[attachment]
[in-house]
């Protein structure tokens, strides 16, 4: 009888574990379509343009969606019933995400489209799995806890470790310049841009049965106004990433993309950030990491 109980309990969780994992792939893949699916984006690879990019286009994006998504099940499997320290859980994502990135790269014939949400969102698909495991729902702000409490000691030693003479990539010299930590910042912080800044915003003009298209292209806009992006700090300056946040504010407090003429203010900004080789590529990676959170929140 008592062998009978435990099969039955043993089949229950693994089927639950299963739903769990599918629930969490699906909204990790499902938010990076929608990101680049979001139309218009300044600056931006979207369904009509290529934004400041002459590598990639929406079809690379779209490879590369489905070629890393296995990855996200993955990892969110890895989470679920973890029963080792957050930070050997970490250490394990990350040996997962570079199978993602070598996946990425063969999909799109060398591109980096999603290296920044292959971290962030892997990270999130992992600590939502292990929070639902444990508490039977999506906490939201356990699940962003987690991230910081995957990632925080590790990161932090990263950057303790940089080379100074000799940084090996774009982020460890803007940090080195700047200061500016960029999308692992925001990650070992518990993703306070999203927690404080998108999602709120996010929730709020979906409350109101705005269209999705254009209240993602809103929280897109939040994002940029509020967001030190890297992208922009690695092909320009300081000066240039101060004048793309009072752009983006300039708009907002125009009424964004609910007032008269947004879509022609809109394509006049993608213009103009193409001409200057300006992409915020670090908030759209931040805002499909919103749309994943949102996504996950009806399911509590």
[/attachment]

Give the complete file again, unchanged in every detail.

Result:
[in-house]
């Protein structure tokens, strides 16, 4: 009888574990379509343009969606019933995400489209799995806890470790310049841009049965106004990433993309950030990491 109980309990969780994992792939893949699916984006690879990019286009994006998504099940499997320290859980994502990135790269014939949400969102698909495991729902702000409490000691030693003479990539010299930590910042912080800044915003003009298209292209806009992006700090300056946040504010407090003429203010900004080789590529990676959170929140 008592062998009978435990099969039955043993089949229950693994089927639950299963739903769990599918629930969490699906909204990790499902938010990076929608990101680049979001139309218009300044600056931006979207369904009509290529934004400041002459590598990639929406079809690379779209490879590369489905070629890393296995990855996200993955990892969110890895989470679920973890029963080792957050930070050997970490250490394990990350040996997962570079199978993602070598996946990425063969999909799109060398591109980096999603290296920044292959971290962030892997990270999130992992600590939502292990929070639902444990508490039977999506906490939201356990699940962003987690991230910081995957990632925080590790990161932090990263950057303790940089080379100074000799940084090996774009982020460890803007940090080195700047200061500016960029999308692992925001990650070992518990993703306070999203927690404080998108999602709120996010929730709020979906409350109101705005269209999705254009209240993602809103929280897109939040994002940029509020967001030190890297992208922009690695092909320009300081000066240039101060004048793309009072752009983006300039708009907002125009009424964004609910007032008269947004879509022609809109394509006049993608213009103009193409001409200057300006992409915020670090908030759209931040805002499909919103749309994943949102996504996950009806399911509590």